Shuttle in Shipshape: Part II
Once in orbit, the visual inspection of Discovery will continue with the help of a new piece of robotic technology. The Canadarm found inside Discovery's payload bay now includes the Canadian-built Orbiter Boom Sensor System. The boom extension houses a camera and laser-powered measuring device that astronauts will use to scan the orbiter's exterior. The boom attaches to the end of the existing robotic arm and doubles its length to 100 feet long. The extra length will allow the arm to reach around the spacecraft for the best possible views. With the new boom, astronauts will take a good look at features like the orbiter's leading wing edges, which are now closely watched by an advanced monitoring system.
Image to right: The orbiter's Remote Manipulator System, or Canadarm, rests inside of the payload bay. The Canadarm is used for such tasks as hoisting modules for the International Space Station and providing a work platform for spacewalks. For Return to Flight, NASA has equipped the arm with an attachable boom for scanning the vehicle's surfaces.
Each of Discovery's leading wing edges are outfitted with 22 temperature sensors to measure how heat is distributed across their spans. Both wings also have 66 accelerometers apiece to detect impacts and gauge their strength and location. The sensors are highly sensitive and take 20,000 readings per second. This new network of sensors running along the wings provides an electronic nervous system that gives engineers a valuable way to monitor their condition.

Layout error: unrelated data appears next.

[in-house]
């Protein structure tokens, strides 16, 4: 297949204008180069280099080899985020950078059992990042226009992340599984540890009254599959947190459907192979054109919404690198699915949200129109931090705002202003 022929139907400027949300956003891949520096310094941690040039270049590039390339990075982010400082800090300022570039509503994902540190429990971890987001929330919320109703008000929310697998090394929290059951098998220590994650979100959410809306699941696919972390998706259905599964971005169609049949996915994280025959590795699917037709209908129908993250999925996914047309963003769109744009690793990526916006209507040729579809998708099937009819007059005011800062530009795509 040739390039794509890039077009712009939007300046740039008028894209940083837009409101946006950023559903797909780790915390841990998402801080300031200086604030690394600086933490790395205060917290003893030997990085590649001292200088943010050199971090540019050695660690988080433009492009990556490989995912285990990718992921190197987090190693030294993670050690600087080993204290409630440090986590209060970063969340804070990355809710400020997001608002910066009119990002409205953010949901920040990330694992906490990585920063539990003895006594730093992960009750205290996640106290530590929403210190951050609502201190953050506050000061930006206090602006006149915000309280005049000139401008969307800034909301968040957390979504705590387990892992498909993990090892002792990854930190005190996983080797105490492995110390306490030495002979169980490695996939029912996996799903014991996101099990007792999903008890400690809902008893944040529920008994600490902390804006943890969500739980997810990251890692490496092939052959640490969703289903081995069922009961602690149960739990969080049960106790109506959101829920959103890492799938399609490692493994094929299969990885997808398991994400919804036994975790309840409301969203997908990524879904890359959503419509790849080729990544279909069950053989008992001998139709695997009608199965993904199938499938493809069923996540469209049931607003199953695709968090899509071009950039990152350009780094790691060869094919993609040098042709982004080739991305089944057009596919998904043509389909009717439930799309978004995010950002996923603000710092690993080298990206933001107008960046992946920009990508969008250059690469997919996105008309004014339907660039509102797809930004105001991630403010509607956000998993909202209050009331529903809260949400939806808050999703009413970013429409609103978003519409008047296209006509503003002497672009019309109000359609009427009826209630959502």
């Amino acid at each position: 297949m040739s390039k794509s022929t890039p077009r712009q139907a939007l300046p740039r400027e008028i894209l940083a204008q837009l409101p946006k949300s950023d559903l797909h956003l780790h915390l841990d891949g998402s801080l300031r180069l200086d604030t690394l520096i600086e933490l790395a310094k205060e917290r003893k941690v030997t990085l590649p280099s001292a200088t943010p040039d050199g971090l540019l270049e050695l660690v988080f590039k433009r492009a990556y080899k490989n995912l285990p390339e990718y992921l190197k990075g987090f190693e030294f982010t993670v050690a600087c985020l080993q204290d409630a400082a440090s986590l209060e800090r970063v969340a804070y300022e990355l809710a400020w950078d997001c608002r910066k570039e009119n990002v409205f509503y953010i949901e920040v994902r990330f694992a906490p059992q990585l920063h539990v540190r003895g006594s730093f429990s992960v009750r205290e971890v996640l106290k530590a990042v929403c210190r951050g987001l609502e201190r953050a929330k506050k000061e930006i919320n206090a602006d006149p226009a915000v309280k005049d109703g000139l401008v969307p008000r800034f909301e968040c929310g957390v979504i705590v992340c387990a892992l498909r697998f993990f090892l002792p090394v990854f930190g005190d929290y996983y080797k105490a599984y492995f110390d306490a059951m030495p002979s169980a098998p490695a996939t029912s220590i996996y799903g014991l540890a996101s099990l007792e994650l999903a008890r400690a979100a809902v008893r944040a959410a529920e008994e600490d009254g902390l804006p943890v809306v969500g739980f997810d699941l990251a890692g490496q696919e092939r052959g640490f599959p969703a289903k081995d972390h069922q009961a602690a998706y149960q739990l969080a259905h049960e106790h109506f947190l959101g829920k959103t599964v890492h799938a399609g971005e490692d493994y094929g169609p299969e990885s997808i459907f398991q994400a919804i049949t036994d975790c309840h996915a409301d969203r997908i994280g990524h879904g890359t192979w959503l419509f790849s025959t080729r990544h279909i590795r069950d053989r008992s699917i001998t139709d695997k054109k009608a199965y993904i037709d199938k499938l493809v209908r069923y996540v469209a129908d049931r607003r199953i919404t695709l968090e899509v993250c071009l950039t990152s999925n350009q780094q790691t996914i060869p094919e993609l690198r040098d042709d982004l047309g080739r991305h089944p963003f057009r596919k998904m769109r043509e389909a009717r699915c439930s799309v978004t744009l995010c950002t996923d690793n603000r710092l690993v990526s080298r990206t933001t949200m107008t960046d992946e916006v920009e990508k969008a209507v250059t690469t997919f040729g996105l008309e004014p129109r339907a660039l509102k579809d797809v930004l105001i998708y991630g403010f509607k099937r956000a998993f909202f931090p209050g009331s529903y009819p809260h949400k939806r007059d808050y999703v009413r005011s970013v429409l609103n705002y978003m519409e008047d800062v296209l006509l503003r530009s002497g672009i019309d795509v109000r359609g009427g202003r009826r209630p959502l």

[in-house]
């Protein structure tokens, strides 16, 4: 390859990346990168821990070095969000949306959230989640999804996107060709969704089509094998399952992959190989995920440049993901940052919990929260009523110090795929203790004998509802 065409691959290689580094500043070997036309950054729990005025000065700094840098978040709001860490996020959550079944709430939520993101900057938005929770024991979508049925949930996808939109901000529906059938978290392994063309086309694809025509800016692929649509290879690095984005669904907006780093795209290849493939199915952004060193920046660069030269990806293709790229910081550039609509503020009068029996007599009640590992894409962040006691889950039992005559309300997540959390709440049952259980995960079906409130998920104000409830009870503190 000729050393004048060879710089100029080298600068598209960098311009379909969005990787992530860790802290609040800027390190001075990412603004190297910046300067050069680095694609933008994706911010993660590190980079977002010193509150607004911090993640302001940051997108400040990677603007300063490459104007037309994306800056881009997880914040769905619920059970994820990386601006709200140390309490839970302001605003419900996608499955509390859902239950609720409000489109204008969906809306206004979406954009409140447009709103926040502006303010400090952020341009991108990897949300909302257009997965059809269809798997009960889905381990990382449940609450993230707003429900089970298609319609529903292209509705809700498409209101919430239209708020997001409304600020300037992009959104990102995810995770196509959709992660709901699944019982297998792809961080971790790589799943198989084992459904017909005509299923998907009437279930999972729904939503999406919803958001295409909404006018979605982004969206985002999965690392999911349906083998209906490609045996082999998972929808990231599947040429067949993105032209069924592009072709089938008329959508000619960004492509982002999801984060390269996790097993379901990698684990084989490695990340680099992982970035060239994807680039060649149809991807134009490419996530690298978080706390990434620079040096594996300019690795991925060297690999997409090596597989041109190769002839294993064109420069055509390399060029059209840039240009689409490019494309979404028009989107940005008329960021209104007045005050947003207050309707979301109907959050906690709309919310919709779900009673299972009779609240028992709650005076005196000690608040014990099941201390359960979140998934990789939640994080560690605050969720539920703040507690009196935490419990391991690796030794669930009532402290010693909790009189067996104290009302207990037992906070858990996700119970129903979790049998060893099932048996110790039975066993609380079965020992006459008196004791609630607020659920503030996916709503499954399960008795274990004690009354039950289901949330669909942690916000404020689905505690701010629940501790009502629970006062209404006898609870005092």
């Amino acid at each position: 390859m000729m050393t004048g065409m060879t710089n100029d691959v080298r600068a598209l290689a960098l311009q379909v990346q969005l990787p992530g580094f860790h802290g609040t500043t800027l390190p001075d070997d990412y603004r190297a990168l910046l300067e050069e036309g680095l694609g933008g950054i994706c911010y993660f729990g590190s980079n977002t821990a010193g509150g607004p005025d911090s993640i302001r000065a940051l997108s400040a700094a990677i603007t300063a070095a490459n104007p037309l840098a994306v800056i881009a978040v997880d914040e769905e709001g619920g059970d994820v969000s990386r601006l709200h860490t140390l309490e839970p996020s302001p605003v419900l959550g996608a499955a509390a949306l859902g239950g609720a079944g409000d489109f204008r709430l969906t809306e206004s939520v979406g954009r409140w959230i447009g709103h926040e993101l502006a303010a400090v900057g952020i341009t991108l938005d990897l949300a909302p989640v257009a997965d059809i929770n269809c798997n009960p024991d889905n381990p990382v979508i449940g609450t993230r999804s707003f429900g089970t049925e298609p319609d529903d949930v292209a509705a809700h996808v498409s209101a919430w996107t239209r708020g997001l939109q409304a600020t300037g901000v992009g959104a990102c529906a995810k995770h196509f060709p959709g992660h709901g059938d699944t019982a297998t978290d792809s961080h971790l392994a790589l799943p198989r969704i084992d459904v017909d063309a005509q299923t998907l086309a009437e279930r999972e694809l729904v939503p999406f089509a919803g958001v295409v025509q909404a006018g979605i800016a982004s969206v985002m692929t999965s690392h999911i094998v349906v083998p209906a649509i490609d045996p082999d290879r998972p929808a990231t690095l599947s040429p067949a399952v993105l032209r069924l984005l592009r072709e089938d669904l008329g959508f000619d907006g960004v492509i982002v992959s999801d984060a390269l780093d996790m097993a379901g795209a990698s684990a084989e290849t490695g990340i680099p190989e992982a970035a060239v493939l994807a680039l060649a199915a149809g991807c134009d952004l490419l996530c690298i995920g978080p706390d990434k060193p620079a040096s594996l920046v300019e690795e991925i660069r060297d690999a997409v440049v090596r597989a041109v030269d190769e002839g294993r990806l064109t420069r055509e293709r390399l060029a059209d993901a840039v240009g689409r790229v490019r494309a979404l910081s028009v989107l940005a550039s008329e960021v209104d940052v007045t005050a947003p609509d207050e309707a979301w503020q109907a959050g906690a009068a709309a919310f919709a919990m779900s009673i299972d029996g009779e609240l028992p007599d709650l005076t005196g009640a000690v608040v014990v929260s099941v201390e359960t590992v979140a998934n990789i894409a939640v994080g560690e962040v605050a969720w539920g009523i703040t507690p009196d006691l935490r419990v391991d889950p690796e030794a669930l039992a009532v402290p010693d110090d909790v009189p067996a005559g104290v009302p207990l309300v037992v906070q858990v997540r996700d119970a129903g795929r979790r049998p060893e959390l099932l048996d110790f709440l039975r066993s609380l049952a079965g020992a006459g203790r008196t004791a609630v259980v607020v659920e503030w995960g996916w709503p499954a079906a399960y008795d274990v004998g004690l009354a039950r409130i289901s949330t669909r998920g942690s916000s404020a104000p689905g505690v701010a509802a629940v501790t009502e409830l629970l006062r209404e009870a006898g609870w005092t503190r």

Image to left: Discovery's wings are now monitored by a network of tiny temperature and impact-detecting accelerometer sensors. Each of the sensors takes a measurement 20,000 times per second. The sensors were installed inside the orbiter's wings by technicians at NASA's Kennedy Space Center.
Inspection of the wings will continue once Discovery returns to Earth. Technicians will use a proven method called flash thermography, employed to examine the Reinforced Carbon-Carbon panels that make up the wing's leading edges. The technique starts by applying an intensely hot and bright burst of light to the panels. Technicians then survey the panels with a heat-sensitive infrared camera to see if any flaws appear under stress from the extreme heat. Flash thermography will reveal even small imperfections and offer technicians a powerful tool for keeping an orbiter's wings in shipshape.
On launch day, when the Shuttle's boosters erupt with fiery thrust and shake the Florida sands, the moment will signal the culmination of more than two years of thoughtful planning and hard work to send America's flagship spacecraft streaking back into space on a mission to the world's most unique research platform, the International Space Station. It's a mission that promises to begin with a safe and exciting reach for the sky and end with an even happier landing.
+ Return to Part I
NASA's John F. Kennedy Space Center